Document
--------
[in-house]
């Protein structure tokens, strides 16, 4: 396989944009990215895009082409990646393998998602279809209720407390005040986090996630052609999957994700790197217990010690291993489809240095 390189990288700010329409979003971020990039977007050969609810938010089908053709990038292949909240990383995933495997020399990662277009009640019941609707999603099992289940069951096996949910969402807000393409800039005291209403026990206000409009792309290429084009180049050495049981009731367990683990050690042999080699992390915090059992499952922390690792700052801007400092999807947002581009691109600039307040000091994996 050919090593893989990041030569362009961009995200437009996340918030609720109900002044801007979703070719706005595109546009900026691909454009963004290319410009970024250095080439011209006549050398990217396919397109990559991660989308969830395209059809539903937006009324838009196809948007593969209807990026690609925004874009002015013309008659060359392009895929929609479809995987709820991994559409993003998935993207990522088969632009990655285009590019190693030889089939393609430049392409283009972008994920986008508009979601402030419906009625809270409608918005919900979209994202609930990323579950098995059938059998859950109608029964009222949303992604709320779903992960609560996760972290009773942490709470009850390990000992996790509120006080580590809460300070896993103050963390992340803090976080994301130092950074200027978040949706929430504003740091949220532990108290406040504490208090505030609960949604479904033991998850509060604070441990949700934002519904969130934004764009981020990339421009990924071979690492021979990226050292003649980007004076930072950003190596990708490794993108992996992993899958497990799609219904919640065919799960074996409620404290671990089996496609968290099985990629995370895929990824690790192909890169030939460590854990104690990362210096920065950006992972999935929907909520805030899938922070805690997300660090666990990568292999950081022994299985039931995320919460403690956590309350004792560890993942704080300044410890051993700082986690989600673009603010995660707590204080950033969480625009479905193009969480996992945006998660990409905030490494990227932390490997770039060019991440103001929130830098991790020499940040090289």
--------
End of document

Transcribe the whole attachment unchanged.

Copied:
[in-house]
């Protein structure tokens, strides 16, 4: 396989944009990215895009082409990646393998998602279809209720407390005040986090996630052609999957994700790197217990010690291993489809240095 390189990288700010329409979003971020990039977007050969609810938010089908053709990038292949909240990383995933495997020399990662277009009640019941609707999603099992289940069951096996949910969402807000393409800039005291209403026990206000409009792309290429084009180049050495049981009731367990683990050690042999080699992390915090059992499952922390690792700052801007400092999807947002581009691109600039307040000091994996 050919090593893989990041030569362009961009995200437009996340918030609720109900002044801007979703070719706005595109546009900026691909454009963004290319410009970024250095080439011209006549050398990217396919397109990559991660989308969830395209059809539903937006009324838009196809948007593969209807990026690609925004874009002015013309008659060359392009895929929609479809995987709820991994559409993003998935993207990522088969632009990655285009590019190693030889089939393609430049392409283009972008994920986008508009979601402030419906009625809270409608918005919900979209994202609930990323579950098995059938059998859950109608029964009222949303992604709320779903992960609560996760972290009773942490709470009850390990000992996790509120006080580590809460300070896993103050963390992340803090976080994301130092950074200027978040949706929430504003740091949220532990108290406040504490208090505030609960949604479904033991998850509060604070441990949700934002519904969130934004764009981020990339421009990924071979690492021979990226050292003649980007004076930072950003190596990708490794993108992996992993899958497990799609219904919640065919799960074996409620404290671990089996496609968290099985990629995370895929990824690790192909890169030939460590854990104690990362210096920065950006992972999935929907909520805030899938922070805690997300660090666990990568292999950081022994299985039931995320919460403690956590309350004792560890993942704080300044410890051993700082986690989600673009603010995660707590204080950033969480625009479905193009969480996992945006998660990409905030490494990227932390490997770039060019991440103001929130830098991790020499940040090289």